A Grieving Walk: Dreamy Perspective Shifts from a Grief Podcast Host

I would have never imagined myself hosting a podcast. But here I am, asking difficult questions about the deceased with people I admire and respect. Through this journey I have gained some communication skills and the smallest amount of technical knowledge, but my gains are not in learning how to cut out a hundred unnecessary ‘ummmms’ (just me?). It’s more about connection with my peers, exploring grief and sharing my excursion with the world. Interviewing people from all walks is a brilliant experience which continually fosters my heart-space living. I’m grateful for this conversation surrounding death and dying because I know there is healing in acknowledging our bereavement. I also know that listening to others and providing them a space to honor their loved ones is a game changer, for everyone.

The Benefits of Journaling and Why Fall is the Best Time to Start

Remember when you were little and you had a pink unicorn journal with a cheap lock on it that could be busted open with minimal force. No? Back then, in 1991, we called it a diary and they were considered a top-secret collection of experiences and their corresponding moods. Research has shown that the benefits of journaling are endless and I’m not sure we’re utilizing the healing power of written word as much as we could be. Journaling is the perfect way to unload in a perfectly safe space and create room for new experiences and thoughts to calibrate. I happen to love journaling for its’ ability to allow me to further understand how I feel about the regular happenings of life. I’ll also say that keeping a journal is somehow sentimental and feels romantic. Perhaps I’ve simply watched too many romantic comedies.  

Choice In The Matter

“I choose my choice!”

~ Charlotte York


Yes, I had to throw in an erratic Sex and the City quote because, hey,  SATC will always be life but also because screaming “I choose my choice!” is not only the topic of this piece, but also the manner in which Charlotte defends herself is both empowering and cringe-worthy. I’ve never been known to turn away from a good clashing dichotomy.



But what is a PPAH?

I used to call myself the pre-parent type of a-hole (bonus points if you count how many times I use that phrase in this piece) aka the PPAH (pre-parent-a**-hole).  Let’s paint a picture of who this person was, seven years ago. I had an opinion on everything parenting. Vaccines? Circumcision? Organic foods? Yep. But it wasn’t these things that led me to self diagnose myself as an was the fact that I did the following that really pushed me over the edge…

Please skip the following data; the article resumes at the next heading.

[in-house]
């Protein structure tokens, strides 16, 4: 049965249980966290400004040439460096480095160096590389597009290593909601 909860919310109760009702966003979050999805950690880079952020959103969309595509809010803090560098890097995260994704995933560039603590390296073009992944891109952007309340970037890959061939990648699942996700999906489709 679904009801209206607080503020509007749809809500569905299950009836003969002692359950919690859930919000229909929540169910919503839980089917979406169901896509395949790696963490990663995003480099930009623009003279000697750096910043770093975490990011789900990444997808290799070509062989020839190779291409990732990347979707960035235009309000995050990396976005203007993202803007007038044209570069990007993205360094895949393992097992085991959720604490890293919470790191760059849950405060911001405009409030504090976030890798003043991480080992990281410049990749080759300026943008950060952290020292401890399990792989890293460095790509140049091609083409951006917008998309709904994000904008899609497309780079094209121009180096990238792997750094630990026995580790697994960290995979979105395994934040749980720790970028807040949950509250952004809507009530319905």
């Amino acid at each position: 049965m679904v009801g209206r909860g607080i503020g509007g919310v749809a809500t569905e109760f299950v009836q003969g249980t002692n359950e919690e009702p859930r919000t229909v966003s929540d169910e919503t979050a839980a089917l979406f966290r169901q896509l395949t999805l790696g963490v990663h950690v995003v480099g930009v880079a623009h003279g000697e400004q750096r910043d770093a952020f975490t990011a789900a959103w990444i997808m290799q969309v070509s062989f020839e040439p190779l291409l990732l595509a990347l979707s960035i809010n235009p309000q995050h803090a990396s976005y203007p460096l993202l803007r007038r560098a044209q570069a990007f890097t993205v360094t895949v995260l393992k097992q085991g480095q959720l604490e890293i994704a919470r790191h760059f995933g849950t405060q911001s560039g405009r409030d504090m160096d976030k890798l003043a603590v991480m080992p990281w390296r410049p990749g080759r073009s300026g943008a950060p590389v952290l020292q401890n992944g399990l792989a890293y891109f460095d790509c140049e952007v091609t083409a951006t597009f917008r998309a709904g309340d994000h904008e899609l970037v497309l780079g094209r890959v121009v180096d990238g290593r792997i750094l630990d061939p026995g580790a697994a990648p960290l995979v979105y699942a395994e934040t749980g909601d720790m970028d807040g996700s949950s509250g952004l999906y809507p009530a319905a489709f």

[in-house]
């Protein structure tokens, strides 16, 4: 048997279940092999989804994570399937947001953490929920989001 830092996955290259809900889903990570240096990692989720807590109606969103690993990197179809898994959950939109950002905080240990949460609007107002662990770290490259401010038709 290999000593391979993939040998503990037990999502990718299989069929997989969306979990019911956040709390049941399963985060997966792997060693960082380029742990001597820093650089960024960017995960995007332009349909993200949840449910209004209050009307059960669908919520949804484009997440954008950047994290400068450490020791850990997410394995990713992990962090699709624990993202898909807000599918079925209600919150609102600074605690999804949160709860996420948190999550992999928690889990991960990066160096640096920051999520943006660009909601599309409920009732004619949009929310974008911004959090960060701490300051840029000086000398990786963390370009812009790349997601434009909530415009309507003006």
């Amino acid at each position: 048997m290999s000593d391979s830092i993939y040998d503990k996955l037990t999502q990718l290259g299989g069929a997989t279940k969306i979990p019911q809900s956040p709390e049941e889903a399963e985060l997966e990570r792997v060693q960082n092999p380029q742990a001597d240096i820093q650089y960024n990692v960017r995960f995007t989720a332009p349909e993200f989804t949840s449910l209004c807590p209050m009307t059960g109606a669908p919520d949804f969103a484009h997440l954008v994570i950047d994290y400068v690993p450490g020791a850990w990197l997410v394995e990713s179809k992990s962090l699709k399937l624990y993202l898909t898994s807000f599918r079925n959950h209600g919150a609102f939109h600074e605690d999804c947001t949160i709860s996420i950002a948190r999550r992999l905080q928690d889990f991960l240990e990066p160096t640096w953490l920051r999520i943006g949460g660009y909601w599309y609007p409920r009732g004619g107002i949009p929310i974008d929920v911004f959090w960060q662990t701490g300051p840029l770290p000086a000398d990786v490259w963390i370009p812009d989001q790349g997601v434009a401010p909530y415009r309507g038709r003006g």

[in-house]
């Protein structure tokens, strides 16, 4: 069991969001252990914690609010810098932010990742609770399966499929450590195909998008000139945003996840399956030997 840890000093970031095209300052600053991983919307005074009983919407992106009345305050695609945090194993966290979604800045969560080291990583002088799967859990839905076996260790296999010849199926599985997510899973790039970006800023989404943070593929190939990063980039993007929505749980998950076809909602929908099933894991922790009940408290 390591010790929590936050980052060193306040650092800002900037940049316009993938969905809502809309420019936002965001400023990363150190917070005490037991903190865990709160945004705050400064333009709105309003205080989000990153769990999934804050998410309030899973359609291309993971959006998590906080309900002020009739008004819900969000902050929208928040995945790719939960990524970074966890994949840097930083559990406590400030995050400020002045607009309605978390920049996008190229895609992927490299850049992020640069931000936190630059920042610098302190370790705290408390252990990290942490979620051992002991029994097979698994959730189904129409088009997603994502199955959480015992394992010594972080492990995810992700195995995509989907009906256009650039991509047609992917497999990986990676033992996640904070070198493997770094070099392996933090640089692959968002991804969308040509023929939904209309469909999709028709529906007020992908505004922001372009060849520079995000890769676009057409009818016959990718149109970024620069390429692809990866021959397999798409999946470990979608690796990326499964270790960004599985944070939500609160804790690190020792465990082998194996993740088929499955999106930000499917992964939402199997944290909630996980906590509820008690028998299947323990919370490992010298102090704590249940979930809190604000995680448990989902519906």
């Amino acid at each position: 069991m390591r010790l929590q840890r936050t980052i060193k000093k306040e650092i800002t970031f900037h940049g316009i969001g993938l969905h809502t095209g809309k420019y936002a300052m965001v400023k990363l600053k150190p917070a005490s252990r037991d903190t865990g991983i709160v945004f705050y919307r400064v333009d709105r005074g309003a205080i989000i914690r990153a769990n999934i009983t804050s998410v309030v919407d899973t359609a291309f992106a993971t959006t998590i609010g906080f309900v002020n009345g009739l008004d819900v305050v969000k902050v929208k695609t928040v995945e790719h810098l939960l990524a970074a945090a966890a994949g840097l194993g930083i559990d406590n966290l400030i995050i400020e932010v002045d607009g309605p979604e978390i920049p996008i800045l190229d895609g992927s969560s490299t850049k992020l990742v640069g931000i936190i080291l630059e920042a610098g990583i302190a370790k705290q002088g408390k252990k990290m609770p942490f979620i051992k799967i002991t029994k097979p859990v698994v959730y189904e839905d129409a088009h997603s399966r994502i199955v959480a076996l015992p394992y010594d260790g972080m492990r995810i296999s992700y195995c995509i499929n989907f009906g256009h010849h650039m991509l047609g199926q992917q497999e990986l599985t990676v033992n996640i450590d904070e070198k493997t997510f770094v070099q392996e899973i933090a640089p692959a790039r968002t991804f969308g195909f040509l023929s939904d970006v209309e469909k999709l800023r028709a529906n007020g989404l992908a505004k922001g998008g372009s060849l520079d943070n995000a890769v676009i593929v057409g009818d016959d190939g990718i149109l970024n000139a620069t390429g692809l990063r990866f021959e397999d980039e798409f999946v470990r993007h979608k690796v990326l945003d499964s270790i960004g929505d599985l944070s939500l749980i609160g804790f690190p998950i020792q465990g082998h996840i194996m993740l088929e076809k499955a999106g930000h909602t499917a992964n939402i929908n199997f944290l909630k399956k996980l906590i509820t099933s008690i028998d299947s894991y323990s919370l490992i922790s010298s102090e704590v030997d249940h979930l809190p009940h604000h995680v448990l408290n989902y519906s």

Making The Switch From Coffee To Matcha

I’m a mom, and I am a walking caffeine stereotype. Even as I’m typing this, my brain is shot because I haven’t slept in since Obama’s first term, and I can’t get anything done without some form of caffeine assistance, much like all parents before me.


Doubling down on motherhood with my New York heritage means coffee was not only a part of my routine, but my identity. Setting aside my own roots, coffee is a huge part of our culture. In a super outdated, but probably still accurate infographic posted by Massive Health in 2012, New Yorkers were consuming 6.7 times the amount of coffee than people anywhere else in the US. And since I’m based in Canada right now, here’s a little fact about Canada: it turns out maple syrup isn’t the only thing this country loves. Statista reports 4.87 million 60kg bags of coffee consumed in 2017/2018, higher than the 2014 figure which showed that 67% of hot drinks in Canada were coffee. So in North America alone, we have a serious coffee crush.

Postpartum Depression? Or Postpartum Oppression? Part 4

A month passed after our last discharge and we remained at home with the weekly appointments ongoing for Poppy.  Our team had determined my strong little babe had a left ureter leak (which allowed bacteria to grow and cause the sepsis) and that she had also developed MSPI, which is a milk/soy allergy.  By this point I was no longer nursing; the stress of the first hospital stay paired with the inconsistent meals had led to my milk drying up. I began to eat better, drink more water and was feeling better.  Again, not great but better. And then it happened a third time. Poppy was admitted for another sepsis infection (by this point the staff knew us and whisked us right up to peds) and we spent another 5 days there, largely isolated as we couldn’t afford to have my husband miss anymore work.  I returned home relieved to be out and with a healthier babe, but the stays had taken their toll. I was terrified of her getting sick, I kept my older one home and cancelled visits. I didn’t go out often and if I did it was only to get the essentials. I planned my routes around the hours of the store.  Either first thing or late at night. I never went to anything where there was a crowd and if I did find myself out, I panicked as soon as I got home. The panic attacks were awful. Hours upon hours of fear and worry. I stopped sleeping. I stopped getting help. I had a new counsellor by then and we didn’t mesh well, she kept telling me to breath and I was at the point where breathing did nothing but make me realize I was still alive, which I didn’t want to be.